Showing posts from February, 2015

What if a teen arrives drunk to a party you are hosting? What should you do and do you have a duty of care?

I have had this query for a couple of weeks now and have been trying desperately to find someone who can give me some quality advice - unfortunately I keep meeting brick walls! It doesn't matter who I talk to, I just can't seem to get a straight answer of how best to deal with an issue that Australian parents are facing every weekend. Recently I received the following email from a mother who had approached me the previous evening with her husband after one of my talks. At the time she told me about their experience with a teenage party and wanted my thoughts on the matter. I asked her to put it into an email so that I could follow it up (sorry about the length but it was difficult to edit) ... Late last year we decided to host a 'gathering' at our home for our son's 15th birthday. We had attended one of your presentations before and were well aware of how important it was to set clear rules and boundaries around alcohol if we wanted the night to go off without

Should I take my child to a drug treatment centre to show them the reality of drugs? Do shock tactics work?

Over the last couple of weeks I have received a couple of emails asking my opinion about the effectiveness of taking their child to a drug treatment centre in an effort to try to deter their child from possible drug use in the future (some of the parents who contacted me said that they had heard John Laws mention the idea in relation to 'ice' on his radio show recently which seems to have stirred the pot a little!). Here is one of those emails, slightly edited to ensure anonymity: Hi Paul, my name is Susan and I have 3 children aged 3, 13 and 14 and work in the health area. I am concerned about what I'm hearing in the media re: the ice epidemic. I was listening to the radio the other day and I heard a suggestion that I think would be good to help deter kids from taking drugs. I would like to know what your thoughts were on this. The announcer said to take your kids to a drug rehabilitation centre to see what goes on there. Could you give me some advice on this? The idea

What does 'supervising a teenage party' really mean?

Deciding whether or not to allow your teen to attend a teenage party is something that almost every parent will have to deal with at some time or another. I believe that you should never let your child go anywhere unless you have done your homework and found out as much as you can about where it is that they want to go. If it's a party or gathering, some of the most important questions you should be asking are around supervision. Apart from finding out about whether alcohol will be available or tolerated when you call the parents putting on the event, questions should include "Will you be there for the evening?" and "Will you be supervising?" You would think that when you asked these questions of other parents and got a "Yes" in response that your child would actually be supervised in some way - well, surprise, surprise - that's not always the case! I had a wonderful email from a mum this week who told me about her experience around supervision a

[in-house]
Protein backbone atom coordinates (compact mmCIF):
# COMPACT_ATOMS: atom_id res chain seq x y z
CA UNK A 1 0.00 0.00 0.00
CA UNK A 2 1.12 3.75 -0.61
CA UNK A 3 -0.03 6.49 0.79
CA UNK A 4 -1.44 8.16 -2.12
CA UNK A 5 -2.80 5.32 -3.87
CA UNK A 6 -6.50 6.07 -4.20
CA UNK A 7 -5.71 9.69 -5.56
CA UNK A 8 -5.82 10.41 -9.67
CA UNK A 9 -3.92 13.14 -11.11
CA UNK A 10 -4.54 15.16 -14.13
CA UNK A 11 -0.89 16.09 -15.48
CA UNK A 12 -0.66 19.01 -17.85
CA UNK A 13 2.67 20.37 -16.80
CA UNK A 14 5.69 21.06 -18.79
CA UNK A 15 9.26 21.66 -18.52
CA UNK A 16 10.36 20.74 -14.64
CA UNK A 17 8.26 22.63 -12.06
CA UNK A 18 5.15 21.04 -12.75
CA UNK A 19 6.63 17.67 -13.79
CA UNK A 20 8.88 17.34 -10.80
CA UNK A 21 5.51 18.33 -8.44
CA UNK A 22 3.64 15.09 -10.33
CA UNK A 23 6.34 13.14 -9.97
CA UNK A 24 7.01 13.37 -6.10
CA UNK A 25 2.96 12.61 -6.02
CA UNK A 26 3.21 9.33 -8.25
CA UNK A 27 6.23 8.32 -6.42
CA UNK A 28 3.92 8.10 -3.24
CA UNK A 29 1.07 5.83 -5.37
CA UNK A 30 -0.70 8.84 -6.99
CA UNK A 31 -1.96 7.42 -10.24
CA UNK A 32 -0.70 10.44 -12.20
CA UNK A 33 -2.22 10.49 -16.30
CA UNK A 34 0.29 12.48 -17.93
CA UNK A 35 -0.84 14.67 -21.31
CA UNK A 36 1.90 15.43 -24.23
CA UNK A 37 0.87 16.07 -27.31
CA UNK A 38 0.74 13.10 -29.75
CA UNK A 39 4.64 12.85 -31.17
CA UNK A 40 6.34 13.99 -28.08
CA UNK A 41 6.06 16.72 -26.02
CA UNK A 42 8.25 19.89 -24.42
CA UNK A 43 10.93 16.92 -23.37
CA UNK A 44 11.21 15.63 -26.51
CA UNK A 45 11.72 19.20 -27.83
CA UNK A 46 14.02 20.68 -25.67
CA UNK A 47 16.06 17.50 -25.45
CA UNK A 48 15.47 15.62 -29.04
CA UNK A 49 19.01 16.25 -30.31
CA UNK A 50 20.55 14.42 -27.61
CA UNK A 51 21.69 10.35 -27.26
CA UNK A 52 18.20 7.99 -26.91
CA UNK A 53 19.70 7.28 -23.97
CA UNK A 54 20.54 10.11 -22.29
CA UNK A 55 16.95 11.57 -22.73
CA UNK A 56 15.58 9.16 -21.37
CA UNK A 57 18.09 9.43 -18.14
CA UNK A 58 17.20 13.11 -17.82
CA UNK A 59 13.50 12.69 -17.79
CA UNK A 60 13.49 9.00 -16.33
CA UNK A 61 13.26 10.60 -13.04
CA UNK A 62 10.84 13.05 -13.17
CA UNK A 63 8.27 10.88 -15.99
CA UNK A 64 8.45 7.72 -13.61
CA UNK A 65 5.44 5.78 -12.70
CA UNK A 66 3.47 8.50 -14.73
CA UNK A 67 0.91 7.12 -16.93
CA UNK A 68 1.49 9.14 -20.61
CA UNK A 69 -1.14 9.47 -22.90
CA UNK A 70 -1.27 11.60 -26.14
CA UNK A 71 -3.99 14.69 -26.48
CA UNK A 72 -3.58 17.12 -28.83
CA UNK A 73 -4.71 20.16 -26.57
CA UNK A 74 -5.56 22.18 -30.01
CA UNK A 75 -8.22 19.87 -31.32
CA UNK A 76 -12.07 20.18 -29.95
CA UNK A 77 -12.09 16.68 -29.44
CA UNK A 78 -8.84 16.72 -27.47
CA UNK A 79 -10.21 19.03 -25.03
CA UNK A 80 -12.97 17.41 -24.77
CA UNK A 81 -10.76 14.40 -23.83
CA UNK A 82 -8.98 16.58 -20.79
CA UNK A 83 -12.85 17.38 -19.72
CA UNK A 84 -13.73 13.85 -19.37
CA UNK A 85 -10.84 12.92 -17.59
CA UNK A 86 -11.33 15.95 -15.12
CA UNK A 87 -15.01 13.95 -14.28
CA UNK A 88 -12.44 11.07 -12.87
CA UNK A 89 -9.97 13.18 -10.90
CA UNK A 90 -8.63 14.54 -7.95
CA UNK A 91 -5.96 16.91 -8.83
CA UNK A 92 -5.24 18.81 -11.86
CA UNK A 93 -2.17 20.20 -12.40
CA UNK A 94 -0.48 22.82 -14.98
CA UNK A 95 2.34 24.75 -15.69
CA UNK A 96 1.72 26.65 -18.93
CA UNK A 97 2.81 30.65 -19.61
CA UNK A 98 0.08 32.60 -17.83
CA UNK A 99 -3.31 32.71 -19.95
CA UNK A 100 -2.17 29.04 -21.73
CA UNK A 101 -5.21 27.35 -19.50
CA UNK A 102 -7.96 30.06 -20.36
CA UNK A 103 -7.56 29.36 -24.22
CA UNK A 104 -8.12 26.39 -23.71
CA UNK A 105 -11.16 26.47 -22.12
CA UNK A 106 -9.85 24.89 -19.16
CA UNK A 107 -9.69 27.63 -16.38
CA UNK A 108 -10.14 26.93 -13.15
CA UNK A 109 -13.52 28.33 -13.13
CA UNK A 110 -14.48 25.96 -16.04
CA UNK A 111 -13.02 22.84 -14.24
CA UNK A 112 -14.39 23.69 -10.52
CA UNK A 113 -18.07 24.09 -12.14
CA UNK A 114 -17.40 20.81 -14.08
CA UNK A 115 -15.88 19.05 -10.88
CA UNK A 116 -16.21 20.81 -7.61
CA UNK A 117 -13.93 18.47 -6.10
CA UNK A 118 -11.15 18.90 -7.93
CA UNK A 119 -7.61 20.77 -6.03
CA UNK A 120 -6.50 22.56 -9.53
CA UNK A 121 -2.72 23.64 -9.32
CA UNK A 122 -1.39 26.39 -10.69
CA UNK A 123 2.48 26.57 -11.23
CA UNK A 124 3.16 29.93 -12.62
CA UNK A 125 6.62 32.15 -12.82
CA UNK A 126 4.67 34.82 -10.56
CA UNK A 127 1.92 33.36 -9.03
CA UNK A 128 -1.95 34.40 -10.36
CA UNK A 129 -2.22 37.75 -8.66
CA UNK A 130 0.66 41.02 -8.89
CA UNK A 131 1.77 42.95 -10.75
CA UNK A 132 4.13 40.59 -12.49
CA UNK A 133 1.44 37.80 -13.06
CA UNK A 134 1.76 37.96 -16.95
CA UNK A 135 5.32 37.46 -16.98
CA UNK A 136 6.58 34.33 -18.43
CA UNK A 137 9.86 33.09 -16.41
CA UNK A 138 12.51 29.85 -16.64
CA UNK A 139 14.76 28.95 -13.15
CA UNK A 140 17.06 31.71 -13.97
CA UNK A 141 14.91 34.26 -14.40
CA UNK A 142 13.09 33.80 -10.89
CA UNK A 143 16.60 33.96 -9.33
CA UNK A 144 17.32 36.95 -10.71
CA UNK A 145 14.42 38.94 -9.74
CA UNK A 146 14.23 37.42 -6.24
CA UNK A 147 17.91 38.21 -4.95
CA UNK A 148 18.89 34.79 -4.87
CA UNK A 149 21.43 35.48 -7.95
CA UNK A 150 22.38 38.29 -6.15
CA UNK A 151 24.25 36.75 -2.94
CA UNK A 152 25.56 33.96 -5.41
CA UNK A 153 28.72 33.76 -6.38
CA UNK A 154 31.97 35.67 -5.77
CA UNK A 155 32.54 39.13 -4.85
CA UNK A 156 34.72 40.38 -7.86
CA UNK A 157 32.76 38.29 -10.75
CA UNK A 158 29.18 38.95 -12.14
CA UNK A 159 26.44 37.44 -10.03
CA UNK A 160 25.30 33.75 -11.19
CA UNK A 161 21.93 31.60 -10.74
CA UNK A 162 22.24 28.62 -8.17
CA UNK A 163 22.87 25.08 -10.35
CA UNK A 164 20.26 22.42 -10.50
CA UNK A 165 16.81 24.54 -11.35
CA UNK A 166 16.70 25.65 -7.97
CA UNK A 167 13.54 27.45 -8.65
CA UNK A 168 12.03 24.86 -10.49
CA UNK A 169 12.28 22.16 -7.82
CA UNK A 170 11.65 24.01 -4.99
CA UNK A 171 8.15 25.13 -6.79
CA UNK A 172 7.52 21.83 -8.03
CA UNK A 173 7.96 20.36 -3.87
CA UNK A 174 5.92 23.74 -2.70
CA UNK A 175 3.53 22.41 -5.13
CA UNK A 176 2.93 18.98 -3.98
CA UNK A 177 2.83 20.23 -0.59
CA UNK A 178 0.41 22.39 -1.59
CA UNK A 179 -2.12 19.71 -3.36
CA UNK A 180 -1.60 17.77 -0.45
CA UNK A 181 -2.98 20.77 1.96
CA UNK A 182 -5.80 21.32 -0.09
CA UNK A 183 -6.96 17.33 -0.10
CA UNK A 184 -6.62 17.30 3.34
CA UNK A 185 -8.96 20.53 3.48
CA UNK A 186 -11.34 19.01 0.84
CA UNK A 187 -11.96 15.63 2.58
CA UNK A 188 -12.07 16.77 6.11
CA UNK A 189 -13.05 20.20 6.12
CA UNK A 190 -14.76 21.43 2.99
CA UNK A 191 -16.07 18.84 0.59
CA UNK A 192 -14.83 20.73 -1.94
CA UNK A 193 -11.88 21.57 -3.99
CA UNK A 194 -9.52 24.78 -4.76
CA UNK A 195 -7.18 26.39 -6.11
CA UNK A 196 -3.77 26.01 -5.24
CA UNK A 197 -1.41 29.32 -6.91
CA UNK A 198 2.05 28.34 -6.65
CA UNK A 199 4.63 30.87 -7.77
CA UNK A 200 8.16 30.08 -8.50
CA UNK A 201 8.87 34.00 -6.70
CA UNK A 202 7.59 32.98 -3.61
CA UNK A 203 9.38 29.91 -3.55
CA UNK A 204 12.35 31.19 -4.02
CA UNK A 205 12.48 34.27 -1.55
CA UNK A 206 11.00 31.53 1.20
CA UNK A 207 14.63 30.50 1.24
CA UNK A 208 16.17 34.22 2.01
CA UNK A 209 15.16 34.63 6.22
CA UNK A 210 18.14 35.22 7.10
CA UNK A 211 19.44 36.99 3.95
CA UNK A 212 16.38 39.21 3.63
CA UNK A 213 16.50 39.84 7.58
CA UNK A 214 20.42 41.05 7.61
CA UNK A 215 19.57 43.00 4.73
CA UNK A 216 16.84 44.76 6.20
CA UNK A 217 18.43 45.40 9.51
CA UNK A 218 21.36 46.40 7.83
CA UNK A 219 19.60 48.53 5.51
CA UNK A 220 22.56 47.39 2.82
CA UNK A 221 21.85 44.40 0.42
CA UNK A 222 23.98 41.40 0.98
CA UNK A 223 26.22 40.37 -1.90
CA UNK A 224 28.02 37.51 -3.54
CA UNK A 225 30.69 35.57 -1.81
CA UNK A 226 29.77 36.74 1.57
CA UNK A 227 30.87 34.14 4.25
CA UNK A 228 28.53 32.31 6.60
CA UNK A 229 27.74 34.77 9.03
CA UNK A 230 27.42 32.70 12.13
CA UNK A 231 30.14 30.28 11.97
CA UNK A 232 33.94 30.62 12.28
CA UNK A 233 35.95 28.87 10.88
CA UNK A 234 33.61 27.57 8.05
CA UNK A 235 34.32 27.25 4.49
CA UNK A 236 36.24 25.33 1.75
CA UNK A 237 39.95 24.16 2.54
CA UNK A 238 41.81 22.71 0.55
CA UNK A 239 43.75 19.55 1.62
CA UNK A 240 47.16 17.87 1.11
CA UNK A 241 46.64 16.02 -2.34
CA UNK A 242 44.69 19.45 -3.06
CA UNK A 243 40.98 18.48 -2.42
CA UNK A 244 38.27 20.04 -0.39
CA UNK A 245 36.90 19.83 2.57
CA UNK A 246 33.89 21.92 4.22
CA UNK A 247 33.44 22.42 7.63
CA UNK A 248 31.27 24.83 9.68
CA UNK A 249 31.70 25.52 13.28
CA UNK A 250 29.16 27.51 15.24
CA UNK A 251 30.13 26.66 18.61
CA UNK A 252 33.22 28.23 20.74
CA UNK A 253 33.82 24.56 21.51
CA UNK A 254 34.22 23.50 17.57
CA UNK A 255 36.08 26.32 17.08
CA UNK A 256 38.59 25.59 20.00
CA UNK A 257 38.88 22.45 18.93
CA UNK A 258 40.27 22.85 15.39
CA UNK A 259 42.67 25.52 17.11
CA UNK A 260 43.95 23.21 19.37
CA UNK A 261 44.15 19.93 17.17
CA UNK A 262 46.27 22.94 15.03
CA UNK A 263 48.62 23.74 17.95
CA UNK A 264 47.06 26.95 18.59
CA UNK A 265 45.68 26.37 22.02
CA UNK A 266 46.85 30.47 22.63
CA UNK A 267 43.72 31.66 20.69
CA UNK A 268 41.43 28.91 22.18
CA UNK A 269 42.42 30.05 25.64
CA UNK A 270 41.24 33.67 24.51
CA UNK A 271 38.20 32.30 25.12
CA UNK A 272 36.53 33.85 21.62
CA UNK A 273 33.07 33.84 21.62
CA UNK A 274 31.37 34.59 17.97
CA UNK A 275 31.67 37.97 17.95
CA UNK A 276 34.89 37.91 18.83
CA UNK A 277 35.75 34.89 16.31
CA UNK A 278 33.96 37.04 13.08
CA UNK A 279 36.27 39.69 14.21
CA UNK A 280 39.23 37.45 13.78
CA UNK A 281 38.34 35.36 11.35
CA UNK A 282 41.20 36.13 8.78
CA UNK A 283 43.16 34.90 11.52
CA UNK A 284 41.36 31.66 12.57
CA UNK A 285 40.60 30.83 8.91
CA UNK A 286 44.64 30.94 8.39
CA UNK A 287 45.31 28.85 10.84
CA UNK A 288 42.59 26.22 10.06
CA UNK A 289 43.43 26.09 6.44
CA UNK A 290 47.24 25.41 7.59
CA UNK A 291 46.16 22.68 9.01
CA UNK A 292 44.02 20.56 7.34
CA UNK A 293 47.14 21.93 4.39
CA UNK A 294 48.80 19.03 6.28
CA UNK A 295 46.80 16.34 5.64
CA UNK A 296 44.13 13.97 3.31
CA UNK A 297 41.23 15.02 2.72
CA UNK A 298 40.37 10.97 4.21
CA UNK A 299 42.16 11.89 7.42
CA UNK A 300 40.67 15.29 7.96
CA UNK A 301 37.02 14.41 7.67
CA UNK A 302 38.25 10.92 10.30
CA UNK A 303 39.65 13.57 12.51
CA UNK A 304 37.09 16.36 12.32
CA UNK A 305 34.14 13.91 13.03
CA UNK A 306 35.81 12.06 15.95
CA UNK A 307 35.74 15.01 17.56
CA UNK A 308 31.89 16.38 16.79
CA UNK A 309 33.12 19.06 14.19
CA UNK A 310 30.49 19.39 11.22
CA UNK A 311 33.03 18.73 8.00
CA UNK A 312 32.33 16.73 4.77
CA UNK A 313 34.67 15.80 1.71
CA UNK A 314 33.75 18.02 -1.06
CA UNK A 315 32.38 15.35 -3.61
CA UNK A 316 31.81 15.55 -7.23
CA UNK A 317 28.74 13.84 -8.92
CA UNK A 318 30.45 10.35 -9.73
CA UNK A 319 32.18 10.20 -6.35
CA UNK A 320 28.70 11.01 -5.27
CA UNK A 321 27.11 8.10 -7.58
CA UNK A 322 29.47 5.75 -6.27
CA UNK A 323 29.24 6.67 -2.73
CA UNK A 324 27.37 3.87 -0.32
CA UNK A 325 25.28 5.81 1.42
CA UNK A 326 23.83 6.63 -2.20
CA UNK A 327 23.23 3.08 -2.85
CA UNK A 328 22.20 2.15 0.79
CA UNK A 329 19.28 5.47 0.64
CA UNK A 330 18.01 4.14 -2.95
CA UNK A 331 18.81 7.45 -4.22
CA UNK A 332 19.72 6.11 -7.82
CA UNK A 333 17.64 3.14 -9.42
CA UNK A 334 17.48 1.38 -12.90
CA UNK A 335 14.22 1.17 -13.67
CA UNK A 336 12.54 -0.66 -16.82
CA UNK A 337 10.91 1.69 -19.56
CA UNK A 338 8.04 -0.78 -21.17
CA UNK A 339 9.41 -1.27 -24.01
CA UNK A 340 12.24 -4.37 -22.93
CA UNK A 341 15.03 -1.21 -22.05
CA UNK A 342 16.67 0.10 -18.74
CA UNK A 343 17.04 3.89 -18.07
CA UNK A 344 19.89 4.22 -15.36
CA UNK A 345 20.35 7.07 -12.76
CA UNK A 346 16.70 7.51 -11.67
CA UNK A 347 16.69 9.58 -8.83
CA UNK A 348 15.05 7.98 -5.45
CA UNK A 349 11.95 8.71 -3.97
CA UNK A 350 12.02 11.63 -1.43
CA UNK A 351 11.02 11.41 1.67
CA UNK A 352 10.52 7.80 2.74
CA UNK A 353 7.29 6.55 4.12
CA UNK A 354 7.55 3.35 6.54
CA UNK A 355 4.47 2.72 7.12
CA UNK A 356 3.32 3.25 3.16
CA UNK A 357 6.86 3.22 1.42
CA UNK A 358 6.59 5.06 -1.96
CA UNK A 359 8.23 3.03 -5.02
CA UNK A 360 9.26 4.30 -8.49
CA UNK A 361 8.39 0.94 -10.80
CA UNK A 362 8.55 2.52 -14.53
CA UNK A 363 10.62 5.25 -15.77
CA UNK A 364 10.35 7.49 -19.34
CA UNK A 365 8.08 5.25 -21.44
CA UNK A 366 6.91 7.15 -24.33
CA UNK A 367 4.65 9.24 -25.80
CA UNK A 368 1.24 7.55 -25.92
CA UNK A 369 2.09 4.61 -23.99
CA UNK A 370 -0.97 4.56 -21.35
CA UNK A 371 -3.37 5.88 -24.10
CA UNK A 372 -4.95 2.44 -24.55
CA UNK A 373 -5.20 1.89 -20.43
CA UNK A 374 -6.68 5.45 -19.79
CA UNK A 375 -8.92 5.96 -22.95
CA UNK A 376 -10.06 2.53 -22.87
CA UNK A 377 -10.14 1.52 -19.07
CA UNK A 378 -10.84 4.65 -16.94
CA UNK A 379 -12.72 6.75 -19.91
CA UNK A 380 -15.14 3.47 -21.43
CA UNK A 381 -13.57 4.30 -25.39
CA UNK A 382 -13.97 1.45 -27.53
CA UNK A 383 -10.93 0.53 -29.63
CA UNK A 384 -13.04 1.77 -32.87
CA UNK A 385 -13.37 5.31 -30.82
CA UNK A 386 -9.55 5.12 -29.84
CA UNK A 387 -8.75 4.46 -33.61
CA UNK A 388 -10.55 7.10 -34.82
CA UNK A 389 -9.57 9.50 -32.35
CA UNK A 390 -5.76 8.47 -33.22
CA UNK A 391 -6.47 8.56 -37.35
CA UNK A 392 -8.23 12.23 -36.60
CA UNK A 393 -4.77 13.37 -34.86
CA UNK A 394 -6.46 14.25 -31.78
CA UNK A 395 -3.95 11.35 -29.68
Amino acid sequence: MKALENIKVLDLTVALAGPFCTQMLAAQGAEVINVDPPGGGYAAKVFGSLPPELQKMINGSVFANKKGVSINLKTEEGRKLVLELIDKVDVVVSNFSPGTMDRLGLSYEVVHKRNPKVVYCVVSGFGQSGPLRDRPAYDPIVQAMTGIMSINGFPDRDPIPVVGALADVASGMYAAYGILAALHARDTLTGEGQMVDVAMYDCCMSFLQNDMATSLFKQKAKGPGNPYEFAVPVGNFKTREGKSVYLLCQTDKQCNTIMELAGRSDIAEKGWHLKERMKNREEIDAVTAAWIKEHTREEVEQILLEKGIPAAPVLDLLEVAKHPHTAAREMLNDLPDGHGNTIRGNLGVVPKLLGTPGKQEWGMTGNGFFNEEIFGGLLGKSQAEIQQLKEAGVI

"Your talk made my parents paranoid ...": A different type of 'hate mail' from a young person

Receiving 'hate mail' from young people really devastates me - I don't cope well! It has only happened a couple of times over the last 20 years and usually has to do with the information I give to Year 12 students about 'Schoolies'. That seems to be a really touchy subject and no matter how much I tell them that the warnings I give them about what may happen when they get to wherever they are going won't happen to everyone - they are potential risks - I have received particularly nasty feedback from a small number of young people after the event (always young men!) to let me know that what I said did not happen and that everything I told them was wrong. They usually finish off by saying I am terrible at my job and they are going to tell their school never to use me again (I'm putting that as politely as I can - sometimes there's a lot of name calling and swearing involved!). There have also been one or two occasions where a student writes to me to tell

Vodka-infused tampons - just when you think you've been asked everything!

I've been doing this for a long time and one of the most challenging parts of what I do is answering young peoples' questions about 'all things alcohol and other drugs' ... I've been asked so many curly questions over the years, many by those who genuinely want an answer to something they are concerned about, through to those really out-there questions usually asked by someone trying to be as sensational as possible in an attempt to shock others in the room (including me!) and get a quick, cheap laugh! Of course, many of the really difficult and often personal questions are asked by individuals who approach me after my presentation and if these are challenging at least you don't have to consider the rest of the class when you try to deliver an appropriate answer, but it is those that are asked in front of the entire year group that can be the most difficult to deal with. I truly thought I had been asked almost everything and there was very little left that cou